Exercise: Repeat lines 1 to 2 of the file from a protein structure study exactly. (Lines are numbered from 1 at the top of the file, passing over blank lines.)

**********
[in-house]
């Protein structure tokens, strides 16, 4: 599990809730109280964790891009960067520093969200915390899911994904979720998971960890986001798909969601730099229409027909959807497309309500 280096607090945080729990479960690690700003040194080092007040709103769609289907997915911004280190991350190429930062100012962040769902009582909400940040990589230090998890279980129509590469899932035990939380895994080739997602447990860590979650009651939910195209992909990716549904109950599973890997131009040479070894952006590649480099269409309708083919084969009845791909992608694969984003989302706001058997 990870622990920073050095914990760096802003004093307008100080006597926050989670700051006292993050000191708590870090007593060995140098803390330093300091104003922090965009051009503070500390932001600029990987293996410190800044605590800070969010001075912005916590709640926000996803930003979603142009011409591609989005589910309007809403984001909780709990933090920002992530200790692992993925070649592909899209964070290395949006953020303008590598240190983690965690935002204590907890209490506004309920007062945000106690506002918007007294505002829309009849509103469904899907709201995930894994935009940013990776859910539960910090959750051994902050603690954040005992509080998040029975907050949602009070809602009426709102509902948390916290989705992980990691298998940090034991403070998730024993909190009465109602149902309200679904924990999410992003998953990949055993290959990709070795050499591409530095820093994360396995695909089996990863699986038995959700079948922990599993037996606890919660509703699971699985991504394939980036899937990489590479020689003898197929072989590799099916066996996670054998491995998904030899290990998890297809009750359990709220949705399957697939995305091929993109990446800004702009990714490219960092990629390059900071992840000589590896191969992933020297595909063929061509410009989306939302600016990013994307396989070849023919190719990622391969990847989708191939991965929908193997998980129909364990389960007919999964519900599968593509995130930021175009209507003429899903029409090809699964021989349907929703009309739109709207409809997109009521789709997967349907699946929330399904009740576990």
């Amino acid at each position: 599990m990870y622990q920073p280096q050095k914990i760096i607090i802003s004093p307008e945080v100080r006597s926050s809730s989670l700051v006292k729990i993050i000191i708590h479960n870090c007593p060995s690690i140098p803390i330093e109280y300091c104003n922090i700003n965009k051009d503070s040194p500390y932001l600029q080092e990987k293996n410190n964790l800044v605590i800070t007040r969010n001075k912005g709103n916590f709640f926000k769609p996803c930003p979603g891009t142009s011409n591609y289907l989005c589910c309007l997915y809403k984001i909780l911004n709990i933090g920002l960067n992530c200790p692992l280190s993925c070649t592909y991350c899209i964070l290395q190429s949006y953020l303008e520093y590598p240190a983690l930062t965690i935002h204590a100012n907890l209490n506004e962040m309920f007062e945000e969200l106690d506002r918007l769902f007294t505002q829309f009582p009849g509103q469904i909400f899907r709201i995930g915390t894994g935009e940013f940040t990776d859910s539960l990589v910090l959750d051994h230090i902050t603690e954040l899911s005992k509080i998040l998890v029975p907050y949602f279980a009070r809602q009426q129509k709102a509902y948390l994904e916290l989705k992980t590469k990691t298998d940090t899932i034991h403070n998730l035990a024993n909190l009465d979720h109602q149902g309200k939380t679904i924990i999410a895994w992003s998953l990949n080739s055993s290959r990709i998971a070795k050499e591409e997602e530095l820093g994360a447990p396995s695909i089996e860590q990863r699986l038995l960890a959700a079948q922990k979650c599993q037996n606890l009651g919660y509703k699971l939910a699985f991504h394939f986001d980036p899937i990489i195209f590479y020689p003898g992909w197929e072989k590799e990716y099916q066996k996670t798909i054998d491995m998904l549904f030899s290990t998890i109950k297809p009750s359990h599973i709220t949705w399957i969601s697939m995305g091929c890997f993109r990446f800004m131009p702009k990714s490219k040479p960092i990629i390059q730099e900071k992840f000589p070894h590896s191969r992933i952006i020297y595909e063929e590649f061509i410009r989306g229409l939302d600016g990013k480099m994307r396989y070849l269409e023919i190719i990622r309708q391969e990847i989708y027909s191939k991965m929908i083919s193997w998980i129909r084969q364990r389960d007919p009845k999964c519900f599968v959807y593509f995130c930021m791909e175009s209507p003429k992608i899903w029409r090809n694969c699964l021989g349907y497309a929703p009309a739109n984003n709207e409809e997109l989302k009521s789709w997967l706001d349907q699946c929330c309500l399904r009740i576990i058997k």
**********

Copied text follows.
[in-house]
């Protein structure tokens, strides 16, 4: 599990809730109280964790891009960067520093969200915390899911994904979720998971960890986001798909969601730099229409027909959807497309309500 280096607090945080729990479960690690700003040194080092007040709103769609289907997915911004280190991350190429930062100012962040769902009582909400940040990589230090998890279980129509590469899932035990939380895994080739997602447990860590979650009651939910195209992909990716549904109950599973890997131009040479070894952006590649480099269409309708083919084969009845791909992608694969984003989302706001058997 990870622990920073050095914990760096802003004093307008100080006597926050989670700051006292993050000191708590870090007593060995140098803390330093300091104003922090965009051009503070500390932001600029990987293996410190800044605590800070969010001075912005916590709640926000996803930003979603142009011409591609989005589910309007809403984001909780709990933090920002992530200790692992993925070649592909899209964070290395949006953020303008590598240190983690965690935002204590907890209490506004309920007062945000106690506002918007007294505002829309009849509103469904899907709201995930894994935009940013990776859910539960910090959750051994902050603690954040005992509080998040029975907050949602009070809602009426709102509902948390916290989705992980990691298998940090034991403070998730024993909190009465109602149902309200679904924990999410992003998953990949055993290959990709070795050499591409530095820093994360396995695909089996990863699986038995959700079948922990599993037996606890919660509703699971699985991504394939980036899937990489590479020689003898197929072989590799099916066996996670054998491995998904030899290990998890297809009750359990709220949705399957697939995305091929993109990446800004702009990714490219960092990629390059900071992840000589590896191969992933020297595909063929061509410009989306939302600016990013994307396989070849023919190719990622391969990847989708191939991965929908193997998980129909364990389960007919999964519900599968593509995130930021175009209507003429899903029409090809699964021989349907929703009309739109709207409809997109009521789709997967349907699946929330399904009740576990």